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Oath Keepers Founder Feeling the Heat from US Prosecutors

FILE - In this June 25, 2017, photo, Stewart Rhodes, founder of the citizen militia group known as the Oath Keepers, speaks during a rally outside the White House in Washington.
FILE - In this June 25, 2017, photo, Stewart Rhodes, founder of the citizen militia group known as the Oath Keepers, speaks during a rally outside the White House in Washington.

Stewart Rhodes is feeling the heat.

“I may go to jail soon,” the Oath Keepers founder declared at a recent Republican rally near the U.S.-Mexico border in Texas. “Not for anything I actually did, but for made-up crimes.”

Rhodes’ prediction that he might land behind bars over his role in the riot Jan. 6 at the U.S. Capitol came after prosecutors offered fresh evidence connecting him to the bloody attack that led to five deaths, including that of a Capitol Police officer.

In a March 23 filing, prosecutors revealed Rhodes had a 97-second phone call with an Oath Keeper named Kelly Meggs, nine minutes before Meggs helped lead a group of Oath Keepers in a military-style breach of the Capitol.

While federal prosecutors did not disclose whether they knew the content of the call, they presented it as part of “substantial evidence” of a conspiracy by the Oath Keepers to overturn the results of the November 2020 presidential election.

Federal charges

Approximately 800 supporters of former President Donald Trump overran the Capitol on January 6, according to the U.S. Capitol Police. Michael Sherwin, the former Acting U.S. Attorney for the District of Columbia, recently said prosecutors have charged more than 400 people in connection with the breach. Some of the charges remain under seal.

Among them are 12 members of the Oath Keepers, one of the largest anti-government militia groups in the United States. The eight men and four women are being prosecuted together on charges that they plotted to use force to obstruct the congressional certification of President Joe Biden’s Electoral College victory.

Meggs, the group’s Florida leader, is accused of coordinating the attack with members of the Proud Boys and the Three Percenters, and then leading a “stack” of more than a dozen people in paramilitary gear into the Capitol.

Graydon Young, another Florida Oath Keeper, allegedly arranged for weapons and combat training for himself and others. A third key player, Ohio-based militia leader Jessica Watkins, allegedly recruited members for the operation, telling one, “I need you fighting-fit by inauguration.”

‘Person One’

In recent weeks, the case has taken on added significance as prosecutors have focused on identifying and charging the Capitol attack plotters and key participants from extremist groups. Yet conspicuously missing from the case is Rhodes, who has led the group since founding it in 2009.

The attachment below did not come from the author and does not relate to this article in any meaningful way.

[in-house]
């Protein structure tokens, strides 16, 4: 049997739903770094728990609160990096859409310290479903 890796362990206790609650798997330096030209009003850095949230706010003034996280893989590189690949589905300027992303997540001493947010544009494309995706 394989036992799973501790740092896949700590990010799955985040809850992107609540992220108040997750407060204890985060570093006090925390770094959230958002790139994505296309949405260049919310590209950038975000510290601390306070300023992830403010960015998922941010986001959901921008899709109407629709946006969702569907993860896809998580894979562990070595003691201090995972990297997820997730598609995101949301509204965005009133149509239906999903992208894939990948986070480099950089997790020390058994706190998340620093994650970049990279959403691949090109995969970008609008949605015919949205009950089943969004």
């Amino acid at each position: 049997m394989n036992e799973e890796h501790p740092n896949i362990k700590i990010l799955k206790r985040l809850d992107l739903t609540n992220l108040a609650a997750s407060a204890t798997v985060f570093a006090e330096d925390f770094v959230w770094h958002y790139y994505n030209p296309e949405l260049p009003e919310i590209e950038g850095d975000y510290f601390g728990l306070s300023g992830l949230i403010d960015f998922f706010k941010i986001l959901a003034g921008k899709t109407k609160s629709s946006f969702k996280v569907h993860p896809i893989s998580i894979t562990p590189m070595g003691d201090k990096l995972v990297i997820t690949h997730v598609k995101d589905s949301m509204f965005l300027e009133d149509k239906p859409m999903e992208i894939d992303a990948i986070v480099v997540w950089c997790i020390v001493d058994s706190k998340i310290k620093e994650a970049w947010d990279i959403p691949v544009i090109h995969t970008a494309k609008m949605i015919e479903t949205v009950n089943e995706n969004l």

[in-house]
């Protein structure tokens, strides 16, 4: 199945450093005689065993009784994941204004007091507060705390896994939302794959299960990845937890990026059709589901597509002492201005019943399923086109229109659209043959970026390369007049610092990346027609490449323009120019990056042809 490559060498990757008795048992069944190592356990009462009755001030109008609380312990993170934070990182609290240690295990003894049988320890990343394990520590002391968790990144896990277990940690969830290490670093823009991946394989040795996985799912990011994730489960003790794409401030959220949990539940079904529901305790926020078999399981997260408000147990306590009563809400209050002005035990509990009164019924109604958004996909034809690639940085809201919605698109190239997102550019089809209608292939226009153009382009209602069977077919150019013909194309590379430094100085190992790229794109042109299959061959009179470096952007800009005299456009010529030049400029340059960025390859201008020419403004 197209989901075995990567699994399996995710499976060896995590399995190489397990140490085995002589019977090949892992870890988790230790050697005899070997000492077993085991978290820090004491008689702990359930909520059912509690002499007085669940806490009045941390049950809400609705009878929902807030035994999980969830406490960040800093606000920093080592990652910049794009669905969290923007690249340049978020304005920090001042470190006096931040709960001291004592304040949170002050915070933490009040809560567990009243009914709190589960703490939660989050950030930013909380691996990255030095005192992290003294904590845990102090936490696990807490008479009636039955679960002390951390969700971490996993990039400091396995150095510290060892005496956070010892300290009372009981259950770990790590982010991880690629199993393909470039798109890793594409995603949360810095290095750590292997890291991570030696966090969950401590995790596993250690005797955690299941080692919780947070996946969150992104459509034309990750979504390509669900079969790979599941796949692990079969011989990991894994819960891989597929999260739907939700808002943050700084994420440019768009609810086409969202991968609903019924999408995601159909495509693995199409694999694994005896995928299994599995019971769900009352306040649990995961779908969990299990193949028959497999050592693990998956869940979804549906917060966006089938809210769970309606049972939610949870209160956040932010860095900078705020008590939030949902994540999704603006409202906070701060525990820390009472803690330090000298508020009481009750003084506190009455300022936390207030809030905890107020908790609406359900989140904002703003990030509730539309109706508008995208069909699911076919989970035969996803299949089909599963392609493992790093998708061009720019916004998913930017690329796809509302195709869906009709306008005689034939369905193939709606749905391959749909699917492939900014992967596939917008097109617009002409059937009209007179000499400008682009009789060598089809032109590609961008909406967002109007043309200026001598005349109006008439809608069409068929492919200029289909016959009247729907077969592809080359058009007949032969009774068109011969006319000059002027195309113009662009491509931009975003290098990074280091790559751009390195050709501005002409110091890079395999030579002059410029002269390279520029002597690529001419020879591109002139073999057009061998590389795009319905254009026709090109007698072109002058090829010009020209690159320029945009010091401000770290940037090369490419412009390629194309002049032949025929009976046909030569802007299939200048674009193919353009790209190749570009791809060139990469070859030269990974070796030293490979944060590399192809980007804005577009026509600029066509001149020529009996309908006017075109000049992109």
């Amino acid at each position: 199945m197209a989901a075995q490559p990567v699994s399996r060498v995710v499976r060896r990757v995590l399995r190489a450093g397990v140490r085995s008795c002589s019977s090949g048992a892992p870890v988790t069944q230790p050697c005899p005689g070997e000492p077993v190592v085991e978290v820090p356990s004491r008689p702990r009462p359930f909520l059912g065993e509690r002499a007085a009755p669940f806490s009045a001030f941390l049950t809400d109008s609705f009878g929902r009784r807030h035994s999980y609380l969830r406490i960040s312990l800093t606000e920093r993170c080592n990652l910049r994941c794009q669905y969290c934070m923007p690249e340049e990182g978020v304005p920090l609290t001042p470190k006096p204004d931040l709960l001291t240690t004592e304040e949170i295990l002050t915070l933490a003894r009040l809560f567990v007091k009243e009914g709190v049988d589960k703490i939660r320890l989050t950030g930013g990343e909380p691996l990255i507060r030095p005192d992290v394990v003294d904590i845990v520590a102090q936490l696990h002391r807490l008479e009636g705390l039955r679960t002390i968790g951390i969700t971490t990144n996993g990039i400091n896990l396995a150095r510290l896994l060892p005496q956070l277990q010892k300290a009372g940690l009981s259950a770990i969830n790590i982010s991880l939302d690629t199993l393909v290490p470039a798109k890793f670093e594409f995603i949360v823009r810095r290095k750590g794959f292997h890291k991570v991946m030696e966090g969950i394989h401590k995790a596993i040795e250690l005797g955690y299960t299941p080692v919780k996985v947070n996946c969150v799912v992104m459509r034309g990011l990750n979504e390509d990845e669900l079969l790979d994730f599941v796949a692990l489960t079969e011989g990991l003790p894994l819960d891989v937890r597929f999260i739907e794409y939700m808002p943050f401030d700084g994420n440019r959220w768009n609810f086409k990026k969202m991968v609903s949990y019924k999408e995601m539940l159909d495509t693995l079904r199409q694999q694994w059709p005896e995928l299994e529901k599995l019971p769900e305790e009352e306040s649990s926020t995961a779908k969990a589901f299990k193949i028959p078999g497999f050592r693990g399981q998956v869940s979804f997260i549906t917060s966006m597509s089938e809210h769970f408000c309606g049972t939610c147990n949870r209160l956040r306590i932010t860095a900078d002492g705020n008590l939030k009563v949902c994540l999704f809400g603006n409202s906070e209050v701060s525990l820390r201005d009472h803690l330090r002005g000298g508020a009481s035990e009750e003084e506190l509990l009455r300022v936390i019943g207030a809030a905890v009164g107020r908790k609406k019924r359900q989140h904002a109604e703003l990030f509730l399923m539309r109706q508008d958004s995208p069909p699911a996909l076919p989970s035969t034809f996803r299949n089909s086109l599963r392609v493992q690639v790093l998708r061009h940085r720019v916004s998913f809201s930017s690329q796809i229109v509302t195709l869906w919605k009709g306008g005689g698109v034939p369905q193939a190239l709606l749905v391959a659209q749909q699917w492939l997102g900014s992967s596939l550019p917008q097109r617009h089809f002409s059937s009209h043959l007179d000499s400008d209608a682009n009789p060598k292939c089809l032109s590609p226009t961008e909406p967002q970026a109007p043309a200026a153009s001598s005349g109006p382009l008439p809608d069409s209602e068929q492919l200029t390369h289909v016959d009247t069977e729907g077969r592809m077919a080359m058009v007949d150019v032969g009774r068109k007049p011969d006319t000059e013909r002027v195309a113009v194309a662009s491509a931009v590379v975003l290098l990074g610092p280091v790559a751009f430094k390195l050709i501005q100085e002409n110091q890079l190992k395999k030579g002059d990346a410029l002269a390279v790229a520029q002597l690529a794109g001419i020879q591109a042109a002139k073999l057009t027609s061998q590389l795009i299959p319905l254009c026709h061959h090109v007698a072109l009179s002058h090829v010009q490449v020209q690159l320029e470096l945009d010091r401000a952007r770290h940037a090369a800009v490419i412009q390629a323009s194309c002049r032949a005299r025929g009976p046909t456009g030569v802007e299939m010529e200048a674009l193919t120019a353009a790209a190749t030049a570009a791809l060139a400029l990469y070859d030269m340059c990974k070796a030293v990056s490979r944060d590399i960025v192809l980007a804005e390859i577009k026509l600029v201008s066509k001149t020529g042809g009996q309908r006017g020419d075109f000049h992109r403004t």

A former Army paratrooper and Yale Law School graduate, Rhodes first showed up as “Person One” in court documents in late January when the first three of the 12 Oath Keepers were indicted on conspiracy charges, and prosecutors cited a Jan. 4 call to arms issued by Rhodes on the group’s website.

As investigators have continued to examine Rhodes’ role in the Capitol siege, they have made public a steady stream of previously unknown communications between the Oath Keepers leader and his subordinates. That prosecutors have not added Rhodes to conspiracy charges could mean they have determined they don’t yet have enough evidence to convict him, said Aitan Goelman, a former federal prosecutor who is now a partner at Zuckerman Spaeder law firm.

“They can show that he was in the mix, that he was communicating with the people who stormed the Capitol, that he was there. (But) so far, they haven't provided any evidence that Rhodes was part of a conspiracy, which is an agreement to storm the Capitol,” Goelman said. “Maybe they have that. Maybe that's forthcoming. But they haven't revealed it yet.”

Jimmy Gurulé, another former federal prosecutor who is now a law professor at the University of Notre Dame, said prosecutors appear to be methodically building a case against Rhodes.

“They are gathering evidence piece by piece through cellphone communications, viewing probably thousands and thousands of hours of videotape, and piecing together a conspiracy case that I think eventually will include Stewart Rhodes,” he said.

To charge Rhodes with conspiracy, prosecutors need evidence that he agreed with his subordinates to carry out the assault on the Capitol, Gurulé said.